Two Ways to Conquer Your Credit Card Debt

At least one good thing came out of the pandemic...

COVID-19 upended the global economy and killed millions around the world. But it also helped Americans pay off their credit cards.

According to the New York Federal Reserve, U.S. household credit-card debt fell for four straight quarters amid the pandemic. With the world locked down, folks were suddenly spending less on things like entertainment and travel, and many Americans received $1,200 or more in stimulus checks.

But the good news didn't last.

Americans are clearly back to spending. In August, the Fed found that credit-card debt had soared by $17 billion from the previous quarter.

For millions of indebted Americans, credit-card debt doesn't just drain your wallet. It can also damage mental health... leading to stress, anxiety, or even depression.

The average American now owes nearly $6,000 in credit-card debt. And most don't have the means to pay it off.

I (Laura Bente) have written before that most Americans have less than $1,000 in savings. So if you're trying to pay off credit-card debt, you have to make every dollar (and every payment) count.

Each time you pay off a dollar, that's a dollar that you're not paying interest on. Who wants to give a big bank their hard-earned cash?

Today, I want to help you take control of your debt, so your health and your wallet don't suffer any longer...

There are two main strategies to pay down credit-card debt: debt snowball and debt avalanche.

Debt Snowball

With a debt-snowball strategy, you pay off the cards with the lowest balances first. Once a card is paid, you then roll that payment into the next card and build momentum – like rolling snow into a snowball. These small debt "victories" will encourage you to keep at it, and make your debt feel more manageable.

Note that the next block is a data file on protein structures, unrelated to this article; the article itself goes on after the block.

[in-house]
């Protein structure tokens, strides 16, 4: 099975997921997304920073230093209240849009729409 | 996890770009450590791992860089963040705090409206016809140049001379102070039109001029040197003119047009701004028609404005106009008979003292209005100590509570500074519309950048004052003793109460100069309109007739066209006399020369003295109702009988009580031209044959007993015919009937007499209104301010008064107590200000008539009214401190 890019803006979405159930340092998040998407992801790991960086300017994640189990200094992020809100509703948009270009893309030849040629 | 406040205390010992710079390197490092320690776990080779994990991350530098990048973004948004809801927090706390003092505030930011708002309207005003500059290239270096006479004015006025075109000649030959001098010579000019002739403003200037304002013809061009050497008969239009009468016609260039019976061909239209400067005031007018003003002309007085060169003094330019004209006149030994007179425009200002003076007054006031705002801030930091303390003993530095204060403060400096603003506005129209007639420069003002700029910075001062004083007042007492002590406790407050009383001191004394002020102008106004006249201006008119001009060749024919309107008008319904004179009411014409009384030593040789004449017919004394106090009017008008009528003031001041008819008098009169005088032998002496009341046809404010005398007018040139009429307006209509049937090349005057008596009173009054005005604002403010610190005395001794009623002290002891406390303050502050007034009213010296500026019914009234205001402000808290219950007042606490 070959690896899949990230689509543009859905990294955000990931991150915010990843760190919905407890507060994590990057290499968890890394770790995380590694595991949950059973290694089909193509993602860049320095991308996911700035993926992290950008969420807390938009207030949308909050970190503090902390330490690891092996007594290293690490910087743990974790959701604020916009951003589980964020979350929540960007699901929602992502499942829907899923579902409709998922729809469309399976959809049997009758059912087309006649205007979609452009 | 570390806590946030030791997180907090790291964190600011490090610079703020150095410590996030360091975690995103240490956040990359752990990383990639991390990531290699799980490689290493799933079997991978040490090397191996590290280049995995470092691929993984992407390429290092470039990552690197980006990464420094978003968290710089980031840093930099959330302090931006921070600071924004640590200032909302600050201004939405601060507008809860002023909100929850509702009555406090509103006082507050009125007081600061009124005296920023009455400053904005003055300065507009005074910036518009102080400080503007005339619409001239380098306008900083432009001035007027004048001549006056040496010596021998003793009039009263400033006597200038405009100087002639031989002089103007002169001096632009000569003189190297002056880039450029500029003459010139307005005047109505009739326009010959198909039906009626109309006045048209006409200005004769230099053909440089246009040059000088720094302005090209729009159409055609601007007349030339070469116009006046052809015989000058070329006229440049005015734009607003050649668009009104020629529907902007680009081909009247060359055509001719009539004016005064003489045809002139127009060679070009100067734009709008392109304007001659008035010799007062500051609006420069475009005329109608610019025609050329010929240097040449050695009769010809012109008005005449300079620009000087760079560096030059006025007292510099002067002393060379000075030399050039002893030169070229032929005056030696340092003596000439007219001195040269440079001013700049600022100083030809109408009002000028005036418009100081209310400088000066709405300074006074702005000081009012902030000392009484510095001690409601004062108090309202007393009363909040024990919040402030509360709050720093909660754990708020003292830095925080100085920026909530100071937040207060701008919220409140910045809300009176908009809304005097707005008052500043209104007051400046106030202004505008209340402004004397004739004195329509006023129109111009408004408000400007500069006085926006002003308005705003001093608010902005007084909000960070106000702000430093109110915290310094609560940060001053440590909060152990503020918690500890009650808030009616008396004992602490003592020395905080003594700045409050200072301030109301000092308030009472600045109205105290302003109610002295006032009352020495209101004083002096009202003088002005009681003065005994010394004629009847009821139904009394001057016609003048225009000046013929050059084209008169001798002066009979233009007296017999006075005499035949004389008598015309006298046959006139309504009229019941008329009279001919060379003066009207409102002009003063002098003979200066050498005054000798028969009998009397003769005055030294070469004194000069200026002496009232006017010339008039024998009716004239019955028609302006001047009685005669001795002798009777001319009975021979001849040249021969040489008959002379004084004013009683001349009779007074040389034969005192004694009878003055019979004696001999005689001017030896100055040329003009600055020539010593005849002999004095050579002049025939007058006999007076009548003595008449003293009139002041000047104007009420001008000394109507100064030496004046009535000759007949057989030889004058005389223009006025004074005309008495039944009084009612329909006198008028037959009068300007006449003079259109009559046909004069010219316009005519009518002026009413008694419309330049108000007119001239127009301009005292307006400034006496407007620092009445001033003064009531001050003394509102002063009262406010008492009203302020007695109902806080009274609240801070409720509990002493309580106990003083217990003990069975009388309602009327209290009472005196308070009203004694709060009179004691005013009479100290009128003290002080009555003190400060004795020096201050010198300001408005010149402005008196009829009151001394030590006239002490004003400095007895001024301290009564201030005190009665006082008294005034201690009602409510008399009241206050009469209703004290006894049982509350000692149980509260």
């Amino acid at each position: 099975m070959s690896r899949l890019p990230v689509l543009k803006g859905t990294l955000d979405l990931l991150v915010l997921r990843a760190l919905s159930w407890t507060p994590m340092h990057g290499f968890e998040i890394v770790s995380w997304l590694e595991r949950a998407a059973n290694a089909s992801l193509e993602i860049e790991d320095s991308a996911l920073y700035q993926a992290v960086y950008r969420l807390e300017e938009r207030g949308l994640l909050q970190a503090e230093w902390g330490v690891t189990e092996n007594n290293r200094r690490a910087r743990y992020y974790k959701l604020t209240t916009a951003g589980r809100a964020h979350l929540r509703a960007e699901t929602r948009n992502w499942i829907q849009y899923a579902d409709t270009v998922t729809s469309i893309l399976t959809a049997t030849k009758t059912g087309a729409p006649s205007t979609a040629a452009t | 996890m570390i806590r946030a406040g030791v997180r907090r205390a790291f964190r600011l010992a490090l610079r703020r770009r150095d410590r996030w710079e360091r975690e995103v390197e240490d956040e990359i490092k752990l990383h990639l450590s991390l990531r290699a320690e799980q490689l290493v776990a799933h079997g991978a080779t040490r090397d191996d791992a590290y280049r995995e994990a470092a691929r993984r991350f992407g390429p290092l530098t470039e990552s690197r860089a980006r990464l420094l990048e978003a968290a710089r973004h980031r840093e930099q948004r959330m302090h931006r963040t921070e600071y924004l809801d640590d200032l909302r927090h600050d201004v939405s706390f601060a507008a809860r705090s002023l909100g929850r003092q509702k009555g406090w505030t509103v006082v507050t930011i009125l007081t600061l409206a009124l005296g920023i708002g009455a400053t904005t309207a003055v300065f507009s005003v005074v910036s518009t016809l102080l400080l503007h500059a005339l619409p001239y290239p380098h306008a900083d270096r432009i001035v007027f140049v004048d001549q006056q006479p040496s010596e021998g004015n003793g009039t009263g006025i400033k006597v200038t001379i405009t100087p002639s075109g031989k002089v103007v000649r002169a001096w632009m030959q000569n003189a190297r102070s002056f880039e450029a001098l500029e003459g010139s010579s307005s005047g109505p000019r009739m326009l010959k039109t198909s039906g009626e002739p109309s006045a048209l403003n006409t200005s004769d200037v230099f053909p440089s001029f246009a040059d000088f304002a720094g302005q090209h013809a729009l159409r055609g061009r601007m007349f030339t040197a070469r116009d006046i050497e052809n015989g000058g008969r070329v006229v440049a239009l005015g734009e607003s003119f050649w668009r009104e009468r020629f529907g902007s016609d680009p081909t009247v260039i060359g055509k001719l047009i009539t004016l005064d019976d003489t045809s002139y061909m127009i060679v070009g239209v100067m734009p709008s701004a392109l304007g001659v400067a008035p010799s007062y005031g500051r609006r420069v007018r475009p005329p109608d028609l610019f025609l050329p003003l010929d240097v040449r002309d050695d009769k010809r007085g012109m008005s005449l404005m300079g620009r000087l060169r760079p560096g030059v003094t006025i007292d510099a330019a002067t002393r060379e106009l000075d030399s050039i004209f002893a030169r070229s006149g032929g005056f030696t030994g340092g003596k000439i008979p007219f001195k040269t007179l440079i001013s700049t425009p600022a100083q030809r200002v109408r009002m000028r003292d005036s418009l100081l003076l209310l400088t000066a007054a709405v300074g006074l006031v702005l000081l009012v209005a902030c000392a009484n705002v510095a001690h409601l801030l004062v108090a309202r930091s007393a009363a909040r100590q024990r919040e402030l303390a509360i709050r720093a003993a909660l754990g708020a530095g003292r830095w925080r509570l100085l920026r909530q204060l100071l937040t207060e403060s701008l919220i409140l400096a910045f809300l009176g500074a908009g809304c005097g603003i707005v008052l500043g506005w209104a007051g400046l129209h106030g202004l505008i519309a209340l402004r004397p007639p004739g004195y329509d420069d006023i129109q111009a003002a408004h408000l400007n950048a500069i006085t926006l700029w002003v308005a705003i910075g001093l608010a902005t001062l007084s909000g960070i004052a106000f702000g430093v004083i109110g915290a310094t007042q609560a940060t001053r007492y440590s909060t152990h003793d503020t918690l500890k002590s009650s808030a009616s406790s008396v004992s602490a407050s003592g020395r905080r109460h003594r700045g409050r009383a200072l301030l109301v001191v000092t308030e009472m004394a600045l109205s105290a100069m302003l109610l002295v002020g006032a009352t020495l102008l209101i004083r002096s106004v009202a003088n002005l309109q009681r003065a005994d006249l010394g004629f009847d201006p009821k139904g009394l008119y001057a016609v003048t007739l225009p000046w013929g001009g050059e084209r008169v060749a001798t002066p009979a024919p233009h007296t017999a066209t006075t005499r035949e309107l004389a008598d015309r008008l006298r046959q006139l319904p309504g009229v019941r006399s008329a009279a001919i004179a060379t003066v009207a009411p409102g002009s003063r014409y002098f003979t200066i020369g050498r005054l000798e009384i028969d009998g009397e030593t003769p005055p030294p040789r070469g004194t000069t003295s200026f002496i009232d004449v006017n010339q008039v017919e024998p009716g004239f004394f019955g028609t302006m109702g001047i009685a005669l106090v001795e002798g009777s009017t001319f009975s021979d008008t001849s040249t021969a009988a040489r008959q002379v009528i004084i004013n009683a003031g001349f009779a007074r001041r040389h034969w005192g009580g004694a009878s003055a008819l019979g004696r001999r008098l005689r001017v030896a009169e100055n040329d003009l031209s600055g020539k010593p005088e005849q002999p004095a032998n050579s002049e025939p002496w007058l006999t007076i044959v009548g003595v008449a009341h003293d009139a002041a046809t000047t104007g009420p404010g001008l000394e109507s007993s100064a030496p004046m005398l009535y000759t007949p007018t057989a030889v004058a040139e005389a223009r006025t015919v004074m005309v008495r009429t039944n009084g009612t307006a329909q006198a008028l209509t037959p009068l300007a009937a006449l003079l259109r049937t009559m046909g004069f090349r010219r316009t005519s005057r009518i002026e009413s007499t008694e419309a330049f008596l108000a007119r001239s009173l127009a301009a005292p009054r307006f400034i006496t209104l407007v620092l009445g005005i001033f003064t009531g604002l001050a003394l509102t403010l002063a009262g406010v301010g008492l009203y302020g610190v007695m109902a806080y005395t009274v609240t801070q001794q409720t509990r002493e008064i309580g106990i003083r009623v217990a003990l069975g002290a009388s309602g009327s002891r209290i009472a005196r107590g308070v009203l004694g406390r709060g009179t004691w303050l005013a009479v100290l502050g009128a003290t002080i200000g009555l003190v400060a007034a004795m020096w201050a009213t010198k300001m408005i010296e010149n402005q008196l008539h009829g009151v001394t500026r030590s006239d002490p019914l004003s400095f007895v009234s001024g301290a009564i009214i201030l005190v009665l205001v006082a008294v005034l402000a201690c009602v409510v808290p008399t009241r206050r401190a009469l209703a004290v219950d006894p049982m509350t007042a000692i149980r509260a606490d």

Let's say you have three credit cards: one with a $25 minimum payment, one with a $35 minimum payment, and one with a $55 minimum. They each have a different annual percentage rate (APR), ranging from 14% to 21%.

The card with the smallest balance is Card A. So under the snowball strategy, that's the card you'd want to put most of your money toward paying off. We'll assume you have $200 to split among all three cards. Here's how your payments would look for each card...

Assuming your payments stayed the same, you'd have Card A paid off in about 10 months. You'd then roll that $110 payment into Card B's $35, making your payment "snowball" bigger. Once Card B was paid, you'd roll that $145 into Card C's $55.

If you had just made the minimum payments each month, you wouldn't be debt-free until 2036. In this scenario, the snowball method saves you about 12 years – and $6,096 in interest.

Debt Avalanche

This strategy (also called "debt stacking") focuses on interest rates, rather than balances. So your goal is to pay off the cards with the highest interest rates first. Mathematically, this strategy usually saves you the most money on interest and often takes less time than the debt snowball.

The downside is that your psychological debt victories – like paying off your first card – may not be as immediate.

Using the same calculator as above, here's the order you'd pay your cards using the debt avalanche, as well as the interest saved and payoff dates...

Overall, your payment process would be the same. As a card is paid off, you roll that payment into the card with the next-highest interest rate.

How do you know which method is best for you?

That depends.

If paying the least amount of interest is most important to you, mathematically, the debt-avalanche strategy will usually save you the most money. You'd save $236 in interest compared with the snowball strategy. But you wouldn't pay off your first card until 2024.

If you're the kind of person who needs more immediate results to keep you motivated, the snowball method lets you pay off your first card in just a matter of months. As I mentioned, you'll pay more in interest over time, but that might be worth it if it keeps you sticking to your goal of paying off your credit-card debt.

Lastly, keep in mind that whichever strategy you choose, you still need to meet the minimum payments on all your credit cards. If you don't, you'll get hit with fees that add to your debt, making it even harder to pay off.

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Here's to our health, wealth, and a great retirement,

Laura Bente, CFP® with Dr. David Eifrig
October 28, 2021